Forlorn and Fervent: Religious Radicalization of the Meek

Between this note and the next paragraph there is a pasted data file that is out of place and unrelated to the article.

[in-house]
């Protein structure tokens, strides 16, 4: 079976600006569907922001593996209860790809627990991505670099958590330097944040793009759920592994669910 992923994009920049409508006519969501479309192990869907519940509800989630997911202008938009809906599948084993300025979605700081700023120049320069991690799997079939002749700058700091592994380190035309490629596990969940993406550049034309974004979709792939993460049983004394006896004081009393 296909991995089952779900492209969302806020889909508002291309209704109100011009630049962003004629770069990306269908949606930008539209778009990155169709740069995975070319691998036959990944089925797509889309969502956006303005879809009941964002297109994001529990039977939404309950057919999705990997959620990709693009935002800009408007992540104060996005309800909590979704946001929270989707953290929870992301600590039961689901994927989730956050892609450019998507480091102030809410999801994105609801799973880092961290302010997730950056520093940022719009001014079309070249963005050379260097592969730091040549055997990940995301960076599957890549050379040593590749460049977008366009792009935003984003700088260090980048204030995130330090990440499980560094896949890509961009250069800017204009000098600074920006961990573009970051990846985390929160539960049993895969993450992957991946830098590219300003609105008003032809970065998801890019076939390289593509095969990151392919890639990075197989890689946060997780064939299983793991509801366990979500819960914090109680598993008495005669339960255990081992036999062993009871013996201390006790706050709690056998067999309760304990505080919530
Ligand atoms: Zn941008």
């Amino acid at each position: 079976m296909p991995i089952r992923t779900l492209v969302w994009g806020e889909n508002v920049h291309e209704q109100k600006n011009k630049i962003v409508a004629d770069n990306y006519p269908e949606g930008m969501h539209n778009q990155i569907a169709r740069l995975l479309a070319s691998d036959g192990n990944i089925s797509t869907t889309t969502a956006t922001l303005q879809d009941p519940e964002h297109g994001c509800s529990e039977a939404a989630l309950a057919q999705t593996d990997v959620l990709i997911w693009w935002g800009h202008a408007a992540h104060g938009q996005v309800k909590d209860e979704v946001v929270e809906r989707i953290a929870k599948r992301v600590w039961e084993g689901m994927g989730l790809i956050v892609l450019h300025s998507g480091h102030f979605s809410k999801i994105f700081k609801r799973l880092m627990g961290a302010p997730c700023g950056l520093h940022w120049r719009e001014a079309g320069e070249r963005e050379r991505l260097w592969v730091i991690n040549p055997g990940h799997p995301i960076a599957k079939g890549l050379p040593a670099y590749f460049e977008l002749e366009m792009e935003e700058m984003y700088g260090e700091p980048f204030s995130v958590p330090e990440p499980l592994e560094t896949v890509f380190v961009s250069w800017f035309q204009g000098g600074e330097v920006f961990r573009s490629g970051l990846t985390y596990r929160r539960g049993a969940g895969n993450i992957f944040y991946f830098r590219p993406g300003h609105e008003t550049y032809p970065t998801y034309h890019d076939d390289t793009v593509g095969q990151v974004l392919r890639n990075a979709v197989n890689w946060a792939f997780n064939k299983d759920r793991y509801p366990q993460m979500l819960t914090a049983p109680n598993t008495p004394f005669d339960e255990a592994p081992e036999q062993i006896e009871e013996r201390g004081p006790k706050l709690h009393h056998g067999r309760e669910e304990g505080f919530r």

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Compensatory Control Theory posits that the belief in an orderly and willed world that is under the control of external or personal forces is an innate human need, and people will use whatever sources of control are at their disposable to defend that belief. This thesis extends Compensatory Control theory by proposing external and personal sources of control are not entirely substitutable; rather they are disposition-dependent. This thesis specifically assessed whether participants with at least some forms of low but not high dispositional personal control would react with religious zeal following threat to external sources of control. Across two studies participants were measured for dispositional personal control and randomly assigned to an external control threat or no-threat condition. In Study 1, an unstable economic forecast heightened external control religious zeal among participants with low personal control dispositions. In Study 2, reflecting on a poor relationship heightened religious zeal on an independent religious zeal measure. These results help explain why different life events can trigger religious extremism for different types of people.